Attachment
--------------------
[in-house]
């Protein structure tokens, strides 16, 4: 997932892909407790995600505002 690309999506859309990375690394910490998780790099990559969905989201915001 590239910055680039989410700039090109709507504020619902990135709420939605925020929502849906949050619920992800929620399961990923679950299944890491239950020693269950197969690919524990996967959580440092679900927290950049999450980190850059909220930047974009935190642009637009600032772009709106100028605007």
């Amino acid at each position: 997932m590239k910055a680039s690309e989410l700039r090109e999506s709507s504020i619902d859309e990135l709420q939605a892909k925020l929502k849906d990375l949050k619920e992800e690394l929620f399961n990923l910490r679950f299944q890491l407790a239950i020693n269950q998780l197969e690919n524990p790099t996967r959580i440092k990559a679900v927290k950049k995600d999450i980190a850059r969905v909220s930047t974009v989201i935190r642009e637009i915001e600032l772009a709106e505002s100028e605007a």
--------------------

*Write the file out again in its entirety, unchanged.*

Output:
[in-house]
């Protein structure tokens, strides 16, 4: 997932892909407790995600505002 690309999506859309990375690394910490998780790099990559969905989201915001 590239910055680039989410700039090109709507504020619902990135709420939605925020929502849906949050619920992800929620399961990923679950299944890491239950020693269950197969690919524990996967959580440092679900927290950049999450980190850059909220930047974009935190642009637009600032772009709106100028605007």
């Amino acid at each position: 997932m590239k910055a680039s690309e989410l700039r090109e999506s709507s504020i619902d859309e990135l709420q939605a892909k925020l929502k849906d990375l949050k619920e992800e690394l929620f399961n990923l910490r679950f299944q890491l407790a239950i020693n269950q998780l197969e690919n524990p790099t996967r959580i440092k990559a679900v927290k950049k995600d999450i980190a850059r969905v909220s930047t974009v989201i935190r642009e637009i915001e600032l772009a709106e505002s100028e605007a």